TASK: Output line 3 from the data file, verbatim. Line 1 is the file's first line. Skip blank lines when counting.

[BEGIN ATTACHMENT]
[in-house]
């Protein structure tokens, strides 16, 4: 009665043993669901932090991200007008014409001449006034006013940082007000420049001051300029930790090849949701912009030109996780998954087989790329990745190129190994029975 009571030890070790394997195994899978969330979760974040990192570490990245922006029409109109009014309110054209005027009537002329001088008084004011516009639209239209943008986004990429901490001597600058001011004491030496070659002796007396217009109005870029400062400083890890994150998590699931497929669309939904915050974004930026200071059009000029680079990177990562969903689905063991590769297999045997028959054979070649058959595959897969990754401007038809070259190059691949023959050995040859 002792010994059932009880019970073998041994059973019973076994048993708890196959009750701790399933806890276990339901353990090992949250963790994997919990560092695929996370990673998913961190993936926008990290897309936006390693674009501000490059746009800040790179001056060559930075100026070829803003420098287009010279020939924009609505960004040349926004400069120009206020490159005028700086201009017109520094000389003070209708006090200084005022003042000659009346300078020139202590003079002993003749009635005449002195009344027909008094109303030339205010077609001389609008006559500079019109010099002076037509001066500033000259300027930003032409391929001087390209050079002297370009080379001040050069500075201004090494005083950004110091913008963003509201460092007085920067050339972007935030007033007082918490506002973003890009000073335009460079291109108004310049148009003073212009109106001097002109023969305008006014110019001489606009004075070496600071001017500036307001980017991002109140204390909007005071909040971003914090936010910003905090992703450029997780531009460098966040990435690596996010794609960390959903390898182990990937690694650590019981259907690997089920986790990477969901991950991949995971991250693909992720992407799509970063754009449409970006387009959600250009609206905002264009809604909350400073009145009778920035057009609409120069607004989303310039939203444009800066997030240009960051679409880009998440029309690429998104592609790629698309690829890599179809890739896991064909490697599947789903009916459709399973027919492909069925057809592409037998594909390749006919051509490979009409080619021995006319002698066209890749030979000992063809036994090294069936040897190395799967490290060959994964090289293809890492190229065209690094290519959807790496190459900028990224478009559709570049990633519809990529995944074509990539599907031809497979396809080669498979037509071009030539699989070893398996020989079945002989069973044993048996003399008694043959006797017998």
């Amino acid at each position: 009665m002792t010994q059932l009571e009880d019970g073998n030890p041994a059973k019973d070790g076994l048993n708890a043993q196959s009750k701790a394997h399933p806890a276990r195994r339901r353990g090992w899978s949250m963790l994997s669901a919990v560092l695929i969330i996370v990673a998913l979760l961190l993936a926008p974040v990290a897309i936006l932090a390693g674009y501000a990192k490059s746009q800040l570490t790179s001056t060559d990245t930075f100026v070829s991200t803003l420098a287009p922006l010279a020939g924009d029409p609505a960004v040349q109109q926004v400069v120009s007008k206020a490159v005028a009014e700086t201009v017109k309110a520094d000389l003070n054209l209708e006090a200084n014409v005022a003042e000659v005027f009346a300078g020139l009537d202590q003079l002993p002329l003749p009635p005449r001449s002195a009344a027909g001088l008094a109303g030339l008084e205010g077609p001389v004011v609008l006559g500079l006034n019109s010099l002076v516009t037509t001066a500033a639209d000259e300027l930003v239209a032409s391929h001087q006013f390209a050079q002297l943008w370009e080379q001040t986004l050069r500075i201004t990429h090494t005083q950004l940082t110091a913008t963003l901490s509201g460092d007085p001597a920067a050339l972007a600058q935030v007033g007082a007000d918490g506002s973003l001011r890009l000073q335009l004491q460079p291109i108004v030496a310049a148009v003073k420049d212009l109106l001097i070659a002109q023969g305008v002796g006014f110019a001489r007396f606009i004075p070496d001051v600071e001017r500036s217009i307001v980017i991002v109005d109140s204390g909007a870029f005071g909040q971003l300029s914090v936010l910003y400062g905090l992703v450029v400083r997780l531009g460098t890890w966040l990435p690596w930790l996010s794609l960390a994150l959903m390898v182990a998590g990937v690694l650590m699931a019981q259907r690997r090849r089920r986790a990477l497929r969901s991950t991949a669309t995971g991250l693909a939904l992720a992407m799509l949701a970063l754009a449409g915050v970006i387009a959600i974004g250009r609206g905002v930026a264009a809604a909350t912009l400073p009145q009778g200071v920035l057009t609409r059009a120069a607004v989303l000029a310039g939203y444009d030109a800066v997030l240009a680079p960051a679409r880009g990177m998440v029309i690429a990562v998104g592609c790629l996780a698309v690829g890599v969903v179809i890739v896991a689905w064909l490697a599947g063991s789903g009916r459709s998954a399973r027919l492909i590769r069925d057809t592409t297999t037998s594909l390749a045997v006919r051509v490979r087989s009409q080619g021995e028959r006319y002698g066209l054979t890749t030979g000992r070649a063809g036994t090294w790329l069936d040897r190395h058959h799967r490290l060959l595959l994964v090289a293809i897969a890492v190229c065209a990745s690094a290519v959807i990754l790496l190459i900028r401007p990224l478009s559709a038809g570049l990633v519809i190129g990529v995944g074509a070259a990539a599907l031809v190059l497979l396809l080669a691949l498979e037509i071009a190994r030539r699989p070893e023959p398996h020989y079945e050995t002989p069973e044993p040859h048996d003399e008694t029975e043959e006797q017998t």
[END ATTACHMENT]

């Amino acid at each position: 009665m002792t010994q059932l009571e009880d019970g073998n030890p041994a059973k019973d070790g076994l048993n708890a043993q196959s009750k701790a394997h399933p806890a276990r195994r339901r353990g090992w899978s949250m963790l994997s669901a919990v560092l695929i969330i996370v990673a998913l979760l961190l993936a926008p974040v990290a897309i936006l932090a390693g674009y501000a990192k490059s746009q800040l570490t790179s001056t060559d990245t930075f100026v070829s991200t803003l420098a287009p922006l010279a020939g924009d029409p609505a960004v040349q109109q926004v400069v120009s007008k206020a490159v005028a009014e700086t201009v017109k309110a520094d000389l003070n054209l209708e006090a200084n014409v005022a003042e000659v005027f009346a300078g020139l009537d202590q003079l002993p002329l003749p009635p005449r001449s002195a009344a027909g001088l008094a109303g030339l008084e205010g077609p001389v004011v609008l006559g500079l006034n019109s010099l002076v516009t037509t001066a500033a639209d000259e300027l930003v239209a032409s391929h001087q006013f390209a050079q002297l943008w370009e080379q001040t986004l050069r500075i201004t990429h090494t005083q950004l940082t110091a913008t963003l901490s509201g460092d007085p001597a920067a050339l972007a600058q935030v007033g007082a007000d918490g506002s973003l001011r890009l000073q335009l004491q460079p291109i108004v030496a310049a148009v003073k420049d212009l109106l001097i070659a002109q023969g305008v002796g006014f110019a001489r007396f606009i004075p070496d001051v600071e001017r500036s217009i307001v980017i991002v109005d109140s204390g909007a870029f005071g909040q971003l300029s914090v936010l910003y400062g905090l992703v450029v400083r997780l531009g460098t890890w966040l990435p690596w930790l996010s794609l960390a994150l959903m390898v182990a998590g990937v690694l650590m699931a019981q259907r690997r090849r089920r986790a990477l497929r969901s991950t991949a669309t995971g991250l693909a939904l992720a992407m799509l949701a970063l754009a449409g915050v970006i387009a959600i974004g250009r609206g905002v930026a264009a809604a909350t912009l400073p009145q009778g200071v920035l057009t609409r059009a120069a607004v989303l000029a310039g939203y444009d030109a800066v997030l240009a680079p960051a679409r880009g990177m998440v029309i690429a990562v998104g592609c790629l996780a698309v690829g890599v969903v179809i890739v896991a689905w064909l490697a599947g063991s789903g009916r459709s998954a399973r027919l492909i590769r069925d057809t592409t297999t037998s594909l390749a045997v006919r051509v490979r087989s009409q080619g021995e028959r006319y002698g066209l054979t890749t030979g000992r070649a063809g036994t090294w790329l069936d040897r190395h058959h799967r490290l060959l595959l994964v090289a293809i897969a890492v190229c065209a990745s690094a290519v959807i990754l790496l190459i900028r401007p990224l478009s559709a038809g570049l990633v519809i190129g990529v995944g074509a070259a990539a599907l031809v190059l497979l396809l080669a691949l498979e037509i071009a190994r030539r699989p070893e023959p398996h020989y079945e050995t002989p069973e044993p040859h048996d003399e008694t029975e043959e006797q017998t």